On Wednesday, the Energy and Commerce Committee of the U.S. House of Representatives met to “mark up” the legislation.  (During a mark up, legislation is reviewed and amended by members before the committee votes on reporting the bill to the full House.)  While we were disappointed (but not surprised) that the Committee voted overwhelmingly to report the bill favorably, we were heartened to see Rep. Anna Eshoo (D-CA) read from CLF’s letter as the Committee debated the legislation.  Rep. Eshoo once chaired the Board of Directors of the Bay Area Air Quality Management District in California, and knows better than most the importance of a robust Clean Air Act to public health.  Rep. Eshoo implored her colleagues who support the Farm Dust Regulation Prevention Act to follow the science instead.  “I think that we have an obligation to pay heed to the scientists in our country.  This is not some rump group,” she said.  “This [our letter] is from the John[s] Hopkins Center [for a Livable Future] and the scientists there.”  We have excerpted the portion of her statement that includes CLF’s letter [2:05 minutes total length].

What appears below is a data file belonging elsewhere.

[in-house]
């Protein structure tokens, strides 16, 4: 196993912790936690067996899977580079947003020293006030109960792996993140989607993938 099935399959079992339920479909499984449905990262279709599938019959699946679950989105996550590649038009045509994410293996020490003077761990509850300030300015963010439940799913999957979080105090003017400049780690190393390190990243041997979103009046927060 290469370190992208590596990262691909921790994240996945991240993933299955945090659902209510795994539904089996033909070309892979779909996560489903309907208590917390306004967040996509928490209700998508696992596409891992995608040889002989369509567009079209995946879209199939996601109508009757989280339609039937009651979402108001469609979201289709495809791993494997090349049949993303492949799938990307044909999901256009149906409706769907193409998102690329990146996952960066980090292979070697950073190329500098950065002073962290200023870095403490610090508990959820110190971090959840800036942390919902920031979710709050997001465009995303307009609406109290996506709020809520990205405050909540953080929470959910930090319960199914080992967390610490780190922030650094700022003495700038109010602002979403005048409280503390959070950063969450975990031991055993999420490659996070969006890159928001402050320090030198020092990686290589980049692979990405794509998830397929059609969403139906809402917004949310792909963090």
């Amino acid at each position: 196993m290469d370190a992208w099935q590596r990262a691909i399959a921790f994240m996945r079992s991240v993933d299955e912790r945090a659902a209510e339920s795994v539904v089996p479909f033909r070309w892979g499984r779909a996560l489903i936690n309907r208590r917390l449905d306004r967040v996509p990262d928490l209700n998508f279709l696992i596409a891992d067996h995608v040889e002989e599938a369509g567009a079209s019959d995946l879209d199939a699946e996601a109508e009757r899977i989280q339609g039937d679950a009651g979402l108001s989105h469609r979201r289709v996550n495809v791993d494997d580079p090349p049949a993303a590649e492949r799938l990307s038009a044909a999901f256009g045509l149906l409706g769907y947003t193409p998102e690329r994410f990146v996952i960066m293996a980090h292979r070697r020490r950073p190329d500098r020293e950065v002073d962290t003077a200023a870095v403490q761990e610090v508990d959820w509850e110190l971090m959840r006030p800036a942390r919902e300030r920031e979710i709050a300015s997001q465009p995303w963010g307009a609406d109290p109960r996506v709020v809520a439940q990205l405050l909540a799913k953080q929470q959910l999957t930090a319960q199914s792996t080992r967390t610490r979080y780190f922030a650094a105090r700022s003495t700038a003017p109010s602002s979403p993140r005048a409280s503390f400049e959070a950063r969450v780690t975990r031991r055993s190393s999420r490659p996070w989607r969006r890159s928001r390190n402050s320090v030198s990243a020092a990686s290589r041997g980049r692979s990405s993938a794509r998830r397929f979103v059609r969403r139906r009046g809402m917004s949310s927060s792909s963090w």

Fortunately, there are still a number of hurdles the legislation must clear before it becomes law.  Now that Energy and Commerce has reported the bill favorably, it goes to the House Rules Committee, a powerful body that dictates when and how a bill will come to the House floor for a vote.  The Rules Committee is scheduled to take up the bill tomorrow at 3:00pm.  Meanwhile, in the upper chamber, Senate Republicans have inserted the legislation in their jobs bill, the so-called Jobs Through Growth Act.  The prospects for passage in a Democratic-majority Senate are unclear.  If the farm dust legislation passes both chambers, President Obama will have the option of vetoing it.  CLF will continue to track the legislation—and hopefully see it defeated.